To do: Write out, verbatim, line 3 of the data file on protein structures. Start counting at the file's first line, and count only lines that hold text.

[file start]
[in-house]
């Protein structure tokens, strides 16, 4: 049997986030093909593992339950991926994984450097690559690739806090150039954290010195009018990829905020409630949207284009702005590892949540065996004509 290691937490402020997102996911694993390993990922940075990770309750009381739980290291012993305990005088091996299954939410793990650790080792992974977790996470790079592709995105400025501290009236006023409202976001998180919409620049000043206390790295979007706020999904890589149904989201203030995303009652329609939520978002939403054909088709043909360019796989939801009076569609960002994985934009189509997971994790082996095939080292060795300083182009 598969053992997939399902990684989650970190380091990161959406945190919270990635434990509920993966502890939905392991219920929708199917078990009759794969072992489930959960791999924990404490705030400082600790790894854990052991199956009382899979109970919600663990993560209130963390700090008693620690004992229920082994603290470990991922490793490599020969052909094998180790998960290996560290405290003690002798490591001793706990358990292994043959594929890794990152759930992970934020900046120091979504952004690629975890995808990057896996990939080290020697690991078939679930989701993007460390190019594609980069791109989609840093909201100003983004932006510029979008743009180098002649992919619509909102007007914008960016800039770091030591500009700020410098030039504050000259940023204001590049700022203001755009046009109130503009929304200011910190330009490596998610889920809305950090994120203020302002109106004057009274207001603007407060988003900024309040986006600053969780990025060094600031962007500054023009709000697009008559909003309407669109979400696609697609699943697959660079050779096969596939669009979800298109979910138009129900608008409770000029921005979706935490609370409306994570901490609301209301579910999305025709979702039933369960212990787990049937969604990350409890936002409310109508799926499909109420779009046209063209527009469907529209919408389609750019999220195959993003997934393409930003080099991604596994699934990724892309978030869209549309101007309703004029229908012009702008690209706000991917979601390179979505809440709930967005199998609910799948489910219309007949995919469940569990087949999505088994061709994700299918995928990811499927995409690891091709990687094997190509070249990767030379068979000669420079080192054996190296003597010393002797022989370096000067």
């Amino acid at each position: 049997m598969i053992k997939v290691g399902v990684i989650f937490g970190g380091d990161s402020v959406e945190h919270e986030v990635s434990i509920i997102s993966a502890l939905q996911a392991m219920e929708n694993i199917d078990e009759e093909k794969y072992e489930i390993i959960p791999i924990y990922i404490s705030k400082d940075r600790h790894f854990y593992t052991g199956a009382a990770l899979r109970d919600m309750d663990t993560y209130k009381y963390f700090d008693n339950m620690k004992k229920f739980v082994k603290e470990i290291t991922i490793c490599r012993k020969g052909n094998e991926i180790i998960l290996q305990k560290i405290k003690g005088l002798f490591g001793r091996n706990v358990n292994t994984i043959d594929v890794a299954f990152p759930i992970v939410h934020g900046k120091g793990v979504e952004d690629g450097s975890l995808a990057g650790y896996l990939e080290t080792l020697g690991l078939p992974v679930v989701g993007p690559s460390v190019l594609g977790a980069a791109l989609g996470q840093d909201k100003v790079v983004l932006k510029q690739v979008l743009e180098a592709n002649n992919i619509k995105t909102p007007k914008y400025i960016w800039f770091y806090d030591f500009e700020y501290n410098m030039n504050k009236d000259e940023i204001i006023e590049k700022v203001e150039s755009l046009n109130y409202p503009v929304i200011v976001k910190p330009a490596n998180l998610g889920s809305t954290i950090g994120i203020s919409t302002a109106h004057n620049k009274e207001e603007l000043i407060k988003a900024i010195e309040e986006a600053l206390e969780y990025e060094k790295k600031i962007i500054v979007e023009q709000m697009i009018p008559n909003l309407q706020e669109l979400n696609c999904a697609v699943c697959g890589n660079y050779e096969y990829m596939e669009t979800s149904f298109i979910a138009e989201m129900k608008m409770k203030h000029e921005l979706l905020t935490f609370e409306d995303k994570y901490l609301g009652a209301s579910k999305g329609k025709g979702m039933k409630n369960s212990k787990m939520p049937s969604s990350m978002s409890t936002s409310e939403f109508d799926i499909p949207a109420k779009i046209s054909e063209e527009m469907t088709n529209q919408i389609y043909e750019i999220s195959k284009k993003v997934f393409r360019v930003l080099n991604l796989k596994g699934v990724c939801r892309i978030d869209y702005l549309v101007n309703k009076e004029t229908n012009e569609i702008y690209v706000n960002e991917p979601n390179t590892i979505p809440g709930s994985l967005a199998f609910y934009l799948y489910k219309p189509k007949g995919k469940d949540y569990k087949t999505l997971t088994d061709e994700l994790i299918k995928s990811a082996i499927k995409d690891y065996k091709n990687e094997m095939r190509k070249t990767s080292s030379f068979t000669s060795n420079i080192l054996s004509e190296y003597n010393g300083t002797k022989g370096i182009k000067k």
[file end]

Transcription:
């Amino acid at each position: 049997m598969i053992k997939v290691g399902v990684i989650f937490g970190g380091d990161s402020v959406e945190h919270e986030v990635s434990i509920i997102s993966a502890l939905q996911a392991m219920e929708n694993i199917d078990e009759e093909k794969y072992e489930i390993i959960p791999i924990y990922i404490s705030k400082d940075r600790h790894f854990y593992t052991g199956a009382a990770l899979r109970d919600m309750d663990t993560y209130k009381y963390f700090d008693n339950m620690k004992k229920f739980v082994k603290e470990i290291t991922i490793c490599r012993k020969g052909n094998e991926i180790i998960l290996q305990k560290i405290k003690g005088l002798f490591g001793r091996n706990v358990n292994t994984i043959d594929v890794a299954f990152p759930i992970v939410h934020g900046k120091g793990v979504e952004d690629g450097s975890l995808a990057g650790y896996l990939e080290t080792l020697g690991l078939p992974v679930v989701g993007p690559s460390v190019l594609g977790a980069a791109l989609g996470q840093d909201k100003v790079v983004l932006k510029q690739v979008l743009e180098a592709n002649n992919i619509k995105t909102p007007k914008y400025i960016w800039f770091y806090d030591f500009e700020y501290n410098m030039n504050k009236d000259e940023i204001i006023e590049k700022v203001e150039s755009l046009n109130y409202p503009v929304i200011v976001k910190p330009a490596n998180l998610g889920s809305t954290i950090g994120i203020s919409t302002a109106h004057n620049k009274e207001e603007l000043i407060k988003a900024i010195e309040e986006a600053l206390e969780y990025e060094k790295k600031i962007i500054v979007e023009q709000m697009i009018p008559n909003l309407q706020e669109l979400n696609c999904a697609v699943c697959g890589n660079y050779e096969y990829m596939e669009t979800s149904f298109i979910a138009e989201m129900k608008m409770k203030h000029e921005l979706l905020t935490f609370e409306d995303k994570y901490l609301g009652a209301s579910k999305g329609k025709g979702m039933k409630n369960s212990k787990m939520p049937s969604s990350m978002s409890t936002s409310e939403f109508d799926i499909p949207a109420k779009i046209s054909e063209e527009m469907t088709n529209q919408i389609y043909e750019i999220s195959k284009k993003v997934f393409r360019v930003l080099n991604l796989k596994g699934v990724c939801r892309i978030d869209y702005l549309v101007n309703k009076e004029t229908n012009e569609i702008y690209v706000n960002e991917p979601n390179t590892i979505p809440g709930s994985l967005a199998f609910y934009l799948y489910k219309p189509k007949g995919k469940d949540y569990k087949t999505l997971t088994d061709e994700l994790i299918k995928s990811a082996i499927k995409d690891y065996k091709n990687e094997m095939r190509k070249t990767s080292s030379f068979t000669s060795n420079i080192l054996s004509e190296y003597n010393g300083t002797k022989g370096i182009k000067k």